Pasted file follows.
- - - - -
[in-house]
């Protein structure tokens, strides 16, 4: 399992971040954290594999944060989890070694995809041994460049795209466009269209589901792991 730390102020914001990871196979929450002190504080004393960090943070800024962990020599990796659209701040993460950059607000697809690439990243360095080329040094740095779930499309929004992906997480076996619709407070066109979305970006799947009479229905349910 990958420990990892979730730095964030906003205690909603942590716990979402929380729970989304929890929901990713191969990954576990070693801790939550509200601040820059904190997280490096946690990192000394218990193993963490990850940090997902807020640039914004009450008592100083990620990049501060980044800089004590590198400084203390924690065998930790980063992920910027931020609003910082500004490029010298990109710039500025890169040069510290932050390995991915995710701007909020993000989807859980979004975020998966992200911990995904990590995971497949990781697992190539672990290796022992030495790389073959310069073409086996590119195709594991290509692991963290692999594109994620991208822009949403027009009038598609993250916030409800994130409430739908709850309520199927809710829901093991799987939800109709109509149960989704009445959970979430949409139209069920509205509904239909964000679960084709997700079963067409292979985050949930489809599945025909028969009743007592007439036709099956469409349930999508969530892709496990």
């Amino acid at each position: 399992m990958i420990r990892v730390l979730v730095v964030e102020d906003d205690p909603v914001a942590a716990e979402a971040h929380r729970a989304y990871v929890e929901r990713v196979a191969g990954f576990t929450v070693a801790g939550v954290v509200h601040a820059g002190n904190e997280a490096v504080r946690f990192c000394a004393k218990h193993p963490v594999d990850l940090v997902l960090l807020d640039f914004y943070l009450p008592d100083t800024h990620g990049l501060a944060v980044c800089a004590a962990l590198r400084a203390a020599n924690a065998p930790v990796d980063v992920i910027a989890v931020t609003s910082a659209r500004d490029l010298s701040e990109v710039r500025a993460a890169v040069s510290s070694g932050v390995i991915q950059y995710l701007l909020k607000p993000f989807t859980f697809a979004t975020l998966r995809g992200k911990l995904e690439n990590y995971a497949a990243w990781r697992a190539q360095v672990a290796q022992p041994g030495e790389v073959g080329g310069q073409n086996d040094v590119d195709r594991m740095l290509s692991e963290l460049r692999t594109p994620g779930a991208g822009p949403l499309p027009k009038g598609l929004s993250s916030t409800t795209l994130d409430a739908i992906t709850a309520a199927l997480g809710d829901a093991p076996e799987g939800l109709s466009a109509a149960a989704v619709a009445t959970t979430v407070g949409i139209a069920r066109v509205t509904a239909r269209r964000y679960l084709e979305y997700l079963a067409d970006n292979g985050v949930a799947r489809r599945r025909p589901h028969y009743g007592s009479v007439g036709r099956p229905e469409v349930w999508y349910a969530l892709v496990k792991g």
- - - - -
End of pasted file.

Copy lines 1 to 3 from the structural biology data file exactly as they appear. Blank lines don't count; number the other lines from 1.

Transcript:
[in-house]
């Protein structure tokens, strides 16, 4: 399992971040954290594999944060989890070694995809041994460049795209466009269209589901792991 730390102020914001990871196979929450002190504080004393960090943070800024962990020599990796659209701040993460950059607000697809690439990243360095080329040094740095779930499309929004992906997480076996619709407070066109979305970006799947009479229905349910 990958420990990892979730730095964030906003205690909603942590716990979402929380729970989304929890929901990713191969990954576990070693801790939550509200601040820059904190997280490096946690990192000394218990193993963490990850940090997902807020640039914004009450008592100083990620990049501060980044800089004590590198400084203390924690065998930790980063992920910027931020609003910082500004490029010298990109710039500025890169040069510290932050390995991915995710701007909020993000989807859980979004975020998966992200911990995904990590995971497949990781697992190539672990290796022992030495790389073959310069073409086996590119195709594991290509692991963290692999594109994620991208822009949403027009009038598609993250916030409800994130409430739908709850309520199927809710829901093991799987939800109709109509149960989704009445959970979430949409139209069920509205509904239909964000679960084709997700079963067409292979985050949930489809599945025909028969009743007592007439036709099956469409349930999508969530892709496990």
């Amino acid at each position: 399992m990958i420990r990892v730390l979730v730095v964030e102020d906003d205690p909603v914001a942590a716990e979402a971040h929380r729970a989304y990871v929890e929901r990713v196979a191969g990954f576990t929450v070693a801790g939550v954290v509200h601040a820059g002190n904190e997280a490096v504080r946690f990192c000394a004393k218990h193993p963490v594999d990850l940090v997902l960090l807020d640039f914004y943070l009450p008592d100083t800024h990620g990049l501060a944060v980044c800089a004590a962990l590198r400084a203390a020599n924690a065998p930790v990796d980063v992920i910027a989890v931020t609003s910082a659209r500004d490029l010298s701040e990109v710039r500025a993460a890169v040069s510290s070694g932050v390995i991915q950059y995710l701007l909020k607000p993000f989807t859980f697809a979004t975020l998966r995809g992200k911990l995904e690439n990590y995971a497949a990243w990781r697992a190539q360095v672990a290796q022992p041994g030495e790389v073959g080329g310069q073409n086996d040094v590119d195709r594991m740095l290509s692991e963290l460049r692999t594109p994620g779930a991208g822009p949403l499309p027009k009038g598609l929004s993250s916030t409800t795209l994130d409430a739908i992906t709850a309520a199927l997480g809710d829901a093991p076996e799987g939800l109709s466009a109509a149960a989704v619709a009445t959970t979430v407070g949409i139209a069920r066109v509205t509904a239909r269209r964000y679960l084709e979305y997700l079963a067409d970006n292979g985050v949930a799947r489809r599945r025909p589901h028969y009743g007592s009479v007439g036709r099956p229905e469409v349930w999508y349910a969530l892709v496990k792991g």